Selling to the city of Mississauga can be lucrative, but the complicated process can lead to mistakes and discouragement if companies don’t understand everything, according to manager, Materiel Management Marlene Knight.
In charge of corporate policy, advice, and administration, Knight said the first problem many small and mid-sized businesses have with requests-for-proposals (RFPs) is figuring out who to talk to. “Go to the city website and buildings and see what they do,” she said. “Know where to sell your project to the city.”
Knight said she sees many common mistakes in her department concerning high-value procurements, including bad math in bids due to a poor price schedule, lateness and sloppy writing. “It might be corrected not in their favour,” she said. “And sometimes the same numbers have to be written or inserted in two places.”
Knight said it’s also clear many bidders haven’t read the bid document closely enough to take constraints or minimum requirements into consideration. “All the words in there matter,” she said. “We put it in, we mean it. It’s not just a frivolous piece of data, that’s what we want.”
Knight recommended potential bidders to phone the bid contact (the city buyer) about anything they don’t understand before they put forth their bid. “I can’t tell you the number of times after a bid has closed companies call up and complain that we did something they didn’t like or didn’t agree with,” she said. “Too bad. If you submitted the bid, you bought into the process.”
Knight said it’s also important to figure out the structure of the bid, for example if it has separate components. If they don’t, successfully winning a bid can have serious financial consequences, like in the case where a company ended up being forced into a contract and lost money. “When you make a bid, you’re committing,” she said. “ You’re in. You don’t get to back out.”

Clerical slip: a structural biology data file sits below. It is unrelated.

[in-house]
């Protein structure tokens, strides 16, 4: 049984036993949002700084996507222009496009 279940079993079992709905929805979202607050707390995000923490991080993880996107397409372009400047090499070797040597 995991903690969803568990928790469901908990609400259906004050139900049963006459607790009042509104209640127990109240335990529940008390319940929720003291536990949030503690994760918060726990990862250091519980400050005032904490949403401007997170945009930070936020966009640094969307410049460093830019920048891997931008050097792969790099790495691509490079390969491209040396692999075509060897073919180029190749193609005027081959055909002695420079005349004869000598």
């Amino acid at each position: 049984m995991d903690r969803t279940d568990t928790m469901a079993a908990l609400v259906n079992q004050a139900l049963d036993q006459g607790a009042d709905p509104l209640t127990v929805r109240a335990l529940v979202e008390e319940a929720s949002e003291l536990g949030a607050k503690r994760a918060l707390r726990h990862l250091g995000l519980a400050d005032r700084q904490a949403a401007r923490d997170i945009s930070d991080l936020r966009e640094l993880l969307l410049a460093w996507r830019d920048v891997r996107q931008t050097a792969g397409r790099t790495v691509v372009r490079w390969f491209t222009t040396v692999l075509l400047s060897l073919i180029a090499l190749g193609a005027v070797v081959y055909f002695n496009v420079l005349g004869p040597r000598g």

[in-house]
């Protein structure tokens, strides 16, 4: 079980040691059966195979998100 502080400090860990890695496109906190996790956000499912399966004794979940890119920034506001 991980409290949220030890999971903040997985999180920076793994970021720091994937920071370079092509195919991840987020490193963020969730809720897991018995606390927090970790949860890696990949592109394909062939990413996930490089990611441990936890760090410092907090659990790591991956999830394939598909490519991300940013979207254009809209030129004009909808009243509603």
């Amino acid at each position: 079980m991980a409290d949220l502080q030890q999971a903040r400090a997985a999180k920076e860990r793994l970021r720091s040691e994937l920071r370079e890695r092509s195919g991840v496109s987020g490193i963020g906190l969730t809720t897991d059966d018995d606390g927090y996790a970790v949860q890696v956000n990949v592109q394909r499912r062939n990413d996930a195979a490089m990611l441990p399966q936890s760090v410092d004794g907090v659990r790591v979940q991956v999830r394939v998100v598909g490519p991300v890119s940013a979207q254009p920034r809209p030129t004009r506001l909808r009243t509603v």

On the big tenders, Knight said companies are expected to be “big boys or big girls” and be prepared. She said qualifications are scored, some additional parameters could be pass/fail and sometimes minimums must be met in order to even qualify to make a bid. “If we use the word mandatory, we mean it,” she said. “And it can be thrown out if you’re caught lobbying during the bid process.”
For companies looking at small or mid-size city contracts, Knight encourages them to make inquiries to the proper city departments early in the year when funding is available. She also recommended working with smaller governments first to gain experience and navigate the process more easily.
Knight also wants companies to continue making bids even after they’ve lost. “Don’t take it personally,” she said. “We want them to be around, be in good shape and keep bidding because we value competition.”
Knight stressed that the system is not set up as an “us versus them” situation. The city is a potential customer and all specifications call for at least three suppliers. She also expressed the city of Mississauga has no preference for local or Canadian companies.
Once a company had successfully gone through the bidding process, however, Knight had some strong, but simple advice. “If you get a contract,” she said, “Do what it says.”